your care [https://www.nice.org.uk/about/nice-communities/public-involvement/your-care].Making decisions  using NICE guidelines [https://www.nice.org.uk/about/what-we-do/our-programmes/nice-guidance/nice-guidelines/using-NICE-guidelines-to-make-decisionsexplains how we use words to show the strength (or certainty) of our recommendations, and has information about prescribing medicines (including off-label use), professional guidelines, standards and laws (including on consent and mental capacity), and safeguarding.


More Information
You can also see this guideline in the NICE pathway on sepsis [https://pathways.nice.org.uk/pathways/sepsis].
To nd out what NICE has said on topics related to this guideline, see our web page on infections [https://www.nice.org.uk/guidance/conditions-and-diseases/infections]See also the guideline committees discussion and the evidence reviews (in the full guideline [https://www.nice.org.uk/Guidance/NG51/evidence]), and information about how the guideline was developed [https://www.nice.org.uk/Guidance/NG51/documents], including details of the committee. Recommendations for Research The guideline committee has made the following recommendations for research.


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© NICE (2017) Sepsis: recognition, diagnosis and early management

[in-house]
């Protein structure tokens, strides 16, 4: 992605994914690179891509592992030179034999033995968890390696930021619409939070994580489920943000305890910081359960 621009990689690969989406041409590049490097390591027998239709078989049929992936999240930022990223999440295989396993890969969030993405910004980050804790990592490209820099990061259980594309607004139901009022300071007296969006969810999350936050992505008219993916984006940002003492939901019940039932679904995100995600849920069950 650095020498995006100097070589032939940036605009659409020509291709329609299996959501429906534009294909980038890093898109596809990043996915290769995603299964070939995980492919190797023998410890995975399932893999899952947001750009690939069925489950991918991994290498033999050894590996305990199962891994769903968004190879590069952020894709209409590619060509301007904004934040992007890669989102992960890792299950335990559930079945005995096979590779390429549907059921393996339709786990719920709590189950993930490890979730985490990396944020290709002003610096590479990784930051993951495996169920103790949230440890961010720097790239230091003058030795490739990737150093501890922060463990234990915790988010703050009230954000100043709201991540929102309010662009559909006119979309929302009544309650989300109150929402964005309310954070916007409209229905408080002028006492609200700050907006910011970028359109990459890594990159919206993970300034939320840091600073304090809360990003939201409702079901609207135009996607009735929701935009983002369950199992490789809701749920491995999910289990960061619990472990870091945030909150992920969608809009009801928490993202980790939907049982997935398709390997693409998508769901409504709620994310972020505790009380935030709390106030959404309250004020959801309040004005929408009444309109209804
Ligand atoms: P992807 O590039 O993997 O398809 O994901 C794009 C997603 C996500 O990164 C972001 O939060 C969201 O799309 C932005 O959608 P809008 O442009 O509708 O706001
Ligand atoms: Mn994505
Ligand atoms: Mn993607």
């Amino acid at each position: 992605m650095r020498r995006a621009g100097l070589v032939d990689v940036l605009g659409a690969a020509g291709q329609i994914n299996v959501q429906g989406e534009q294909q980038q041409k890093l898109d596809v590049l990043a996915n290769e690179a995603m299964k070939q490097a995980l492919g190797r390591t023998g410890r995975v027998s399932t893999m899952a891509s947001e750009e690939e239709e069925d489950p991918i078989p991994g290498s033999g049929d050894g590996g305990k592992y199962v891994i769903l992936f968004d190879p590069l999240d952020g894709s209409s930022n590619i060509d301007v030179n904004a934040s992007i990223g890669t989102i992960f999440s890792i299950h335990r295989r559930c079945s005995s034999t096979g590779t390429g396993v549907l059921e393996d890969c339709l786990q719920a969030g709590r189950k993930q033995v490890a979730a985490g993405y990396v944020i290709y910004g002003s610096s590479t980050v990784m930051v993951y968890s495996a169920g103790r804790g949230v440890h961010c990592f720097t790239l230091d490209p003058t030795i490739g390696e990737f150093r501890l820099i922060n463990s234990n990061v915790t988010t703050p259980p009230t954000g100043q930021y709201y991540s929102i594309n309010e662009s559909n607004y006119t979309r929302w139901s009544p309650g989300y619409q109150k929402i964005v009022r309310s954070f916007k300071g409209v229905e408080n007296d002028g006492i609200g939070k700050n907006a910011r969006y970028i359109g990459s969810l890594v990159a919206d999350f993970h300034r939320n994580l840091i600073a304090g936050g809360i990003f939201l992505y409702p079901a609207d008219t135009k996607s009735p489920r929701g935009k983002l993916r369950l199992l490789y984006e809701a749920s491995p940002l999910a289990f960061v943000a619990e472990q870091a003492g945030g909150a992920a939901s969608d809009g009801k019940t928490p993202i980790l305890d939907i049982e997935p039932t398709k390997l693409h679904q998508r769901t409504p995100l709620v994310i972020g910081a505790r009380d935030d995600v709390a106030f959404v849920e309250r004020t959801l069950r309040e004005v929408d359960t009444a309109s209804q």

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Article of the Week: Ureteric stent dwelling time: a risk factor for post-ureteroscopy sepsis

Every Week the Editor-in-Chief selects an Article of the Week from the current issue of BJUI. The abstract is reproduced below and you can click on the button to read the full article, which is freely available to all readers for at least 30 days from the time of this post.

In addition to the article itself, there is an accompanying editorial written by a prominent member of the urological community. This blog is intended to provoke comment and discussion and we invite you to use the comment tools at the bottom of each post to join the conversation.

If you only have time to read one article this week, it should be this one.

Ureteric stent dwelling time: a risk factor for post-ureteroscopy sepsis

Amihay Nevo*, Roy Mano*, Jack Baniel*† and David A. Lifshitz*


*Department of Urology, Rabin Medical Centre, Petach Tikva, Israel, and Sackler Faculty of Medicine, Tel Aviv University, Tel Aviv, Israel


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To evaluate the association between stent dwelling time and sepsis after ureteroscopy, and identify risk factors for sepsis in this setting.

Patients and Methods